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Adobe XD: The Next Generation of Screen Design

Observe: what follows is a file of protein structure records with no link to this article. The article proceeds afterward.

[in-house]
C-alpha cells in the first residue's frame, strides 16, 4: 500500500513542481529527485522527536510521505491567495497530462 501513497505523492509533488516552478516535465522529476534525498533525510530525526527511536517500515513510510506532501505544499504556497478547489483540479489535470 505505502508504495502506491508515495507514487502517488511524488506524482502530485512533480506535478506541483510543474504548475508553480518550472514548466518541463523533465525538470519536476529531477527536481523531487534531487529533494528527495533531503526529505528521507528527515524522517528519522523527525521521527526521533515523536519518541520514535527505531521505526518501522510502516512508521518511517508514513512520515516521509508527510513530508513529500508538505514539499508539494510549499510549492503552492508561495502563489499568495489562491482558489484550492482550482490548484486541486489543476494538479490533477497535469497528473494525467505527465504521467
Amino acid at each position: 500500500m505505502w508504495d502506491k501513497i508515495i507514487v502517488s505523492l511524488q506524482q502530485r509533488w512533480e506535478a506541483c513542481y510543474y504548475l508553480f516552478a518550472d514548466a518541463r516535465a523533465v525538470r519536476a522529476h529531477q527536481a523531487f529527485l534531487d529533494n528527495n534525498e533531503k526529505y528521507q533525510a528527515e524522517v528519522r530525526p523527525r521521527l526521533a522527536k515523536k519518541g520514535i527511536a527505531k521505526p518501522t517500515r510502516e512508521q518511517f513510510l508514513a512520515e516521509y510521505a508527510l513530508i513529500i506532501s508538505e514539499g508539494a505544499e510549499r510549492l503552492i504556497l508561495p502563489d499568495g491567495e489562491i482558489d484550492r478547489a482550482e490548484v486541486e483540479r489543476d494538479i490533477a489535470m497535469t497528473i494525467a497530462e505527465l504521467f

Adobe has been one of the main driving force in the industry of design. Their tools has been widely used on almost everything digital whether it’s  print, web, or film. They have a solid set of tools that professionals use everyday and they have been updating these tools for many years offering new ways to craft their creative visions.     This is the reason why it’s sometimes rare for Adobe to release a new tool since most of their softwares can handle almost everything. You need to design a website? There’s Photoshop, which can also handle image manipulation and graphics design. A logo for a client? There’s Illustrator, which can also be used for designing web, packaging, and print materials. You need a book? There’s Indesign for that. How about some cool visual fx and motion graphics? Adobe After Effects and Premiere got you covered. So What’s Adobe XD? Adobe XD (or Adobe Experience Design) is a new software from Adobe that only does one thing - and that’s UI/UX design. It’s being categorized as a “Screen Design Tool” by many which is a whole new category in the world of design. The software’s single focus makes it very fast and offers tools not found on mainstream design softwares like Photoshop and Illustrator.   Now you might ask, “what the heck is screen design?”. Designing these days is a lot different compared before where we only design for desktop computers (960 grids anyone?). Today, there are a lot of devices (or screens) to consider before creating your next big web or app project. You’re literally designing both the user interface and user experience for a bunch of different screens. Adobe XD’s 5 Amazing Features For many years, most of our design work revolves around sketching our ideas on paper, converting those sketches into scalable vector objects using Illustrator, and doing the necessary magic to present it to our clients using Photoshop. Our 2d design work always revolves around these 2 softwares. Adobe XD will change all of that not only in the design aspect of things, but also in getting design feedbacks from clients and shipping the final design for development. 1. It’s Vector Based   Adobe XD is a pure vector based application. It means your designs are 100% flexible and scalable depending on your needs. It offers a nifty export feature that lets users export UI assets with ease. You can also set the scale of the exported asset for high density displays (ie: retina). 2. Photoshop Support   Now this is a big one. When we started using XD on it’s early beta stages, you have to basically redo your current design projects inside XD to use all of its great features. On XD’s March 2018 update, they basically surprised everyone and added this mind blowing feature that lets users import their current PSD design inside XD! Why mind blowing? Because upon testing this feature, XD preserved all layers, groups, and artboards like how it was originally done in Photoshop! No need to redo your work and you can directly head straight to using XD’s amazing features! 3. Symbols   One of XD’s powerful feature is called “symbols”. Imagine you have a design with a bunch of repeated UI objects and let’s say the client requested to change those objects to a different color. If you designed it in Photoshop, you’re out of luck since you will have to apply these changes on each and every object in your design.   In XD, symbols are like “blueprints” that you can reuse in your designs. If the client requested to change its shape or color, you can just change the “blueprint” or “symbol” and XD will automatically update all of its instances in your design. Neat! 4. Style Guides & Developer Handoff   Another mind blowing feature of XD is the automatic generation of “style guides”. In other design softwares, this feature is only possible either by using a paid plugin or by using a separate application. In Adobe XD, this feature is baked right into XD by default. What this does is it generates an interactive style guide that can be used by developers to ensure consistency of the finalized design once it’s converted into code. The generated style guide will display all the colors, fonts, even the margin and padding values! 5. Prototyping   Last and definitely not the least is “prototyping”. Like the “developer handoff” feature, in other applications, this can only be done via a paid plugin or a separate paid application. Once again, Adobe XD has this feature by default. It allows designers to create a “working prototype” of their designs that can be used in testing the “flow” of their design or application. This is also a useful tool when presenting the designs to clients as it simulates how it’s going to behave in real world situations. Another neat feature is people can directly leave and “pin” a feedback about the design directly inside the prototype so no more messy email threads! Final Thoughts We only just scratched the surface of Adobe XD feature wise and a single article isn’t enough to tell you how great it is. We are really excited what’s next specially since Adobe is constantly churning out updates every month to make XD even more amazing. Stay tuned as we will definitely share our thoughts about it here at our blog.